To Die By Your Side

Florence & The Machine – Wolverhampton Civic Hall 10/05/2010

May 14th, 2010

For someone who belts out her songs, Florence Welch doesn’t half speak softly. She’s six songs into a sweaty, euphoria fulled set before she properly adresses the crowd at any length and when she does, the contrast between voice and her vocals is so stark, that for a moment you wonder how they possibly come from the same person. Not that you could really confuse her with anyone else. For not only does Florence command the stage she’s on, but in the ever saturated world of indenti-kit female singers and Winehouse wannabes, it’s fair to say there’s no-one else quite like her.

A fact clearly evident in the buzz of an eager crowd who cheer, sing and dance with the kind of devoted abandon usually reserved for more established acts. Such is the anticaption and atmosphere building before the show, that one of the roadies gets applause during the mic check. It’s fair to say when Florence & The Machine take the stage to a riotous reception, the crowd are not in the mood to be disappointed. Thankfully they’re not.

Backed by a full band and string section, Florence delivers a confident, assured and energetic performance. She sways seductively, swishes, sashays and frolics around the stage. Loses herself in songs, performing them with a freshness that belies the heavy touring and promoting of the past year. What’s most remarkable though is the range of her voice. Whether roaring every note with a controlled power or softly trilling,  her vocals are quite astonishing.  She resists the unnecessary showboating that passes for modern singing, holding single notes instead of hovering all around them. All the time dancing and throwing herself into the performance. Clearly fuelled by the rapturous applause and singing that greets every song, she visibly relaxes as the set progresses.

The band too drive her on. While the guitar normally takes precedent as lead instrument, The Machine’s dominant force is the propulsive rhythms carry virtually every song. Providing more than mere rhythm, they take the main role, a centre for the rest of the band to follow. With lush instrumentation from the harp stage right and keyboards stage left, the guitar only really dominates during a shambolically punky rip through ‘Kiss With A Fist’. Elsewhere, ‘Girl With One Eye’ is teasingly seductive, ‘I’m Not Calling You A Liar’ is achingly fragile and honest, while ‘You Got The Love’ is surprisingly restrained. Starting from string laden beginnings, it builds and explodes into life but never quite reaching the euphoric heights you’d expect. It does however set the scene for a fantastically energised ‘Dog Days Are Over’. Florence climbs up onto the speakers, all eyes focused on her high above the stage.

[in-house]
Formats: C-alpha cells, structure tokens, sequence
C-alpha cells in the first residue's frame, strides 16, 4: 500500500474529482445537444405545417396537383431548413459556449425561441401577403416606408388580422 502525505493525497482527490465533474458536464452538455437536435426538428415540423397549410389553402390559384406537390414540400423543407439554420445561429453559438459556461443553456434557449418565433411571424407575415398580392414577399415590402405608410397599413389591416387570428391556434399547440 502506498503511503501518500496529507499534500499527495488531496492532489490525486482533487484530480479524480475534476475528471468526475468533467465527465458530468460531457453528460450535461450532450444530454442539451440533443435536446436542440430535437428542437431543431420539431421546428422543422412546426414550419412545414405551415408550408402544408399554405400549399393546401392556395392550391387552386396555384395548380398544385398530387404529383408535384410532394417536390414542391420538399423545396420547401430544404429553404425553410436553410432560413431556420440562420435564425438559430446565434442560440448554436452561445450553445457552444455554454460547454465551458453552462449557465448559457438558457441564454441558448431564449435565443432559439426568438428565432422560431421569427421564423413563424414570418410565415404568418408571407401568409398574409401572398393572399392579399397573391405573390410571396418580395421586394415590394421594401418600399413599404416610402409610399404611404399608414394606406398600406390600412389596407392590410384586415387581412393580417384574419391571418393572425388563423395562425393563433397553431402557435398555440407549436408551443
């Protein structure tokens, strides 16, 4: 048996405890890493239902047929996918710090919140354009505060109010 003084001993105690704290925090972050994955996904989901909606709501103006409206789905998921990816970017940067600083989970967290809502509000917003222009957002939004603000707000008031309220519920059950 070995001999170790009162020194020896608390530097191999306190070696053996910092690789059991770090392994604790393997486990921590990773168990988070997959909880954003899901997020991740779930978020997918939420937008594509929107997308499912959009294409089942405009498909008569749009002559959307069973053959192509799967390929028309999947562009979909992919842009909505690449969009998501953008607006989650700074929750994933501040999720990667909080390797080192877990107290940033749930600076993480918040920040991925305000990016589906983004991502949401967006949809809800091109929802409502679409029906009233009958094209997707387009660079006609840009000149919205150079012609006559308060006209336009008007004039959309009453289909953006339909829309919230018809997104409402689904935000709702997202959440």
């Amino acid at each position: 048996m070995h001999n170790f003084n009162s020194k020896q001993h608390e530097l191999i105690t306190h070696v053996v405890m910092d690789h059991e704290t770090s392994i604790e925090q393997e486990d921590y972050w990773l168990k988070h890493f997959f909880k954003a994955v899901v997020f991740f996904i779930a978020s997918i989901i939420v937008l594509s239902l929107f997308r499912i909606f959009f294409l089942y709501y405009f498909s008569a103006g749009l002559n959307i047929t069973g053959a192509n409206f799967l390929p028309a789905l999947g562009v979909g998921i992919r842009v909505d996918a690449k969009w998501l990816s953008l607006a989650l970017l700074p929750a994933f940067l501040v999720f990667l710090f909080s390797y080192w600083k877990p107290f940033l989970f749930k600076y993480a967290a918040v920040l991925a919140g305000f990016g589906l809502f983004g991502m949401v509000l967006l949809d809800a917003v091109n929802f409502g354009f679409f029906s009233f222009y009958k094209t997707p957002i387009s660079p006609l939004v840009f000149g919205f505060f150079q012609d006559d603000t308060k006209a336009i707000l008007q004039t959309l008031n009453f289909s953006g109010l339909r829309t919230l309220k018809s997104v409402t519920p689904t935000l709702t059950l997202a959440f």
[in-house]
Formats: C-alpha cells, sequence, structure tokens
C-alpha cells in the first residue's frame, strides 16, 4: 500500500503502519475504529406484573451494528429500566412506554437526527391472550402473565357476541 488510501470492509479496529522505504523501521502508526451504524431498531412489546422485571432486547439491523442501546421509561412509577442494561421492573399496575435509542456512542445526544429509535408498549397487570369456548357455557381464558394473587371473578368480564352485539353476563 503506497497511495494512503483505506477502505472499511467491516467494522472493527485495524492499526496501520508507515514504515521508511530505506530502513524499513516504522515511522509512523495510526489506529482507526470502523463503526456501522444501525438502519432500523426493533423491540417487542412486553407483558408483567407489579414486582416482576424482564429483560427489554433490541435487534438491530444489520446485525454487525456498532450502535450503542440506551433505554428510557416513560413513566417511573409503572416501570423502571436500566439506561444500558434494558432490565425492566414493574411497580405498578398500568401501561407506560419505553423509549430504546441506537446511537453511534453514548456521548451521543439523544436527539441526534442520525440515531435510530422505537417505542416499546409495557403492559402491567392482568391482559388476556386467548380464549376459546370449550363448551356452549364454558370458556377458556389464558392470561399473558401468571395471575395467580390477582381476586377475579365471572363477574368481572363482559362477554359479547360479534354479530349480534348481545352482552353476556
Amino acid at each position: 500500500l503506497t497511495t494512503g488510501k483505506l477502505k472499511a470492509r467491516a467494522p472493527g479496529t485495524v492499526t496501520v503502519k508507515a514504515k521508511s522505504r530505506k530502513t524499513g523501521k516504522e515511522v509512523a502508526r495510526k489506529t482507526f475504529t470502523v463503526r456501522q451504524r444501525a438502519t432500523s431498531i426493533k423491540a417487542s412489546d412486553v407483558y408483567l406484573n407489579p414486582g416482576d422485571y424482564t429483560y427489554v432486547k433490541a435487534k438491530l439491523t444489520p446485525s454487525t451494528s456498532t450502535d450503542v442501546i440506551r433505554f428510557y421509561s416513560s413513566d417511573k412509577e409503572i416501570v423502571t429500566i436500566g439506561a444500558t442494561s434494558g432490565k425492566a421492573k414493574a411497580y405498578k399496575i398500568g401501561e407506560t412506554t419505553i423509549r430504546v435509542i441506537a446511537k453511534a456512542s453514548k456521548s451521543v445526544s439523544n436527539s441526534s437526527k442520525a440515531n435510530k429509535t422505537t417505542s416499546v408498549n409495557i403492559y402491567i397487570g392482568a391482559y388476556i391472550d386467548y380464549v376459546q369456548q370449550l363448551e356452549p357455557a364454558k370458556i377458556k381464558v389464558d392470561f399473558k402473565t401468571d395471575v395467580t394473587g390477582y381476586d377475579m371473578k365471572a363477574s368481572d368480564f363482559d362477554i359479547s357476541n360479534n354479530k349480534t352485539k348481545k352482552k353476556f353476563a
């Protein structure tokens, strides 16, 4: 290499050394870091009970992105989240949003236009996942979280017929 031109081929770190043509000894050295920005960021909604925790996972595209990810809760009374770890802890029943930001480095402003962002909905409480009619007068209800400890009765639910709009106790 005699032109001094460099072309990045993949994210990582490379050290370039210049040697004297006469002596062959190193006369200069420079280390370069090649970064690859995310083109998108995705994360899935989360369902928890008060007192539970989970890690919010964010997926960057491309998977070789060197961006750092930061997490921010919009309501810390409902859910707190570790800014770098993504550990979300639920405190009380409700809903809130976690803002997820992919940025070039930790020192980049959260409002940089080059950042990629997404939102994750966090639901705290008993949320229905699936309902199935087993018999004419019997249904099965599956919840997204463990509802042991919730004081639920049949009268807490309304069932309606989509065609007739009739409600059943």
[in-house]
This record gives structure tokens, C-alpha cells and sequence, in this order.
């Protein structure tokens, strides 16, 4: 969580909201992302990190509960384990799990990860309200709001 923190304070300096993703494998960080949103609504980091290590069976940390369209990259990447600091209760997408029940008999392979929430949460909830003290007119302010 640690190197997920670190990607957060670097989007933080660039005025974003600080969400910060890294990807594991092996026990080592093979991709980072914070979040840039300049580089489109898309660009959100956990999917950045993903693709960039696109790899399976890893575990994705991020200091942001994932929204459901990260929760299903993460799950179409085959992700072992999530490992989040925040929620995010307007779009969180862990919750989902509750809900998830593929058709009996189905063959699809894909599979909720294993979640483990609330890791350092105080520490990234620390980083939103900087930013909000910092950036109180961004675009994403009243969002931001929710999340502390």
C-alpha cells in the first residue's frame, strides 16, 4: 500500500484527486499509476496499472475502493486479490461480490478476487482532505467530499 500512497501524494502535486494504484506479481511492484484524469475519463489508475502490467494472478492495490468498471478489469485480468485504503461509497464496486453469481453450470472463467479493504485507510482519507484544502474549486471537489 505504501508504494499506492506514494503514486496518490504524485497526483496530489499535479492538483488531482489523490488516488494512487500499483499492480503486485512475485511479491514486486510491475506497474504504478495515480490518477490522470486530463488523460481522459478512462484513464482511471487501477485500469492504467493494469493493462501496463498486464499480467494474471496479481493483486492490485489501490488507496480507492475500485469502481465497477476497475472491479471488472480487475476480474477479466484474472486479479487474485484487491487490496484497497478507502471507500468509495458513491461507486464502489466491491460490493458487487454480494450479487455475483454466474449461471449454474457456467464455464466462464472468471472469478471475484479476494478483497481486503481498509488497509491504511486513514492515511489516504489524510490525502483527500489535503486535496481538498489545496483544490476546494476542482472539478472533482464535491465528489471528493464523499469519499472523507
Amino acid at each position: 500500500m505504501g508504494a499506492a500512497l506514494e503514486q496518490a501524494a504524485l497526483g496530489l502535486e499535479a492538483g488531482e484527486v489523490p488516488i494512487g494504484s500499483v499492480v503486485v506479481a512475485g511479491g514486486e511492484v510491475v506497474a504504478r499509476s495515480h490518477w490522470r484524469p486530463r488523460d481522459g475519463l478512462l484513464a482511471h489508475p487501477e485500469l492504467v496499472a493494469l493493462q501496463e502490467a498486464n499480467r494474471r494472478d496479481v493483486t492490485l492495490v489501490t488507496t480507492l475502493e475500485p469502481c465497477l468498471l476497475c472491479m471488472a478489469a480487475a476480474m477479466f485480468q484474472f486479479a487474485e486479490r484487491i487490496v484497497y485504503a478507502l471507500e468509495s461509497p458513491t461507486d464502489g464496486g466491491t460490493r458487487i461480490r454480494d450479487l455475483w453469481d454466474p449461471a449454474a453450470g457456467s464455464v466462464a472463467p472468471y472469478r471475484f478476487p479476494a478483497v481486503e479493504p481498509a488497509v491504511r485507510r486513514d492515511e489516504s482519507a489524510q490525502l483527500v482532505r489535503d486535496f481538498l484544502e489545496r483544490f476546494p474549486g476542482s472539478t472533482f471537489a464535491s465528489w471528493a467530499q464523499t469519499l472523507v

Returning for an encore, Florence seems genuinely moved and surprised by the crowd’s reaction. Blasting through the aforementioned ‘Kiss With A Fist’, her wild hair tamed by the sweat, she invites the crowd to end the night by joining her in a one move dance routine. The masses leap as one, raising it up as ‘Rabbit Heart’ ends the night. The crowd united in raised voices, arms and bodies, celebrating the end of a captivating and scintillating night. With a performance like this and two new songs that show her debut album was no fluke, it seems that Florence & The Machine more than deserve the success and praise that has been heaped on them.

Setlist – Howl / My Boy Builds Coffins / Girl With One Eye / Between Two Lungs / Drumming Song / Blinding / I’m Not Calling You A Liar / Swimming / Cosmic Love / Strangeness & Charm / You Got The Love / Dog Days Are Over / Encore – Kiss WIth A Fist / Rabbit Heart (Raise It Up)

Florence & The Machine – drumming song (live acoustic session version) original version available on ‘Lungs’

Filed Under Live Review, Music

Rach posted the following on May 14, 2010 at 7:23 pm.

I am jealous. I want to see her live so bad but it seems she has no plans to come to the states anytime in the near future. 🙁

So glad to hear she didn’t disappoint and it sounds like it was a pretty amazing show.

LUVM posted the following on May 17, 2010 at 8:23 pm.

Sod Florence! She’s too sanitised for me. (nice review though) 🙂

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Yan posted the following on May 29, 2010 at 11:45 pm.

Anyway you can reupload the live acoustic version of Drumming Song? I have been searching for hours for this version. I have the acoustic version from her “Drumming Song EP” but this is a different one.

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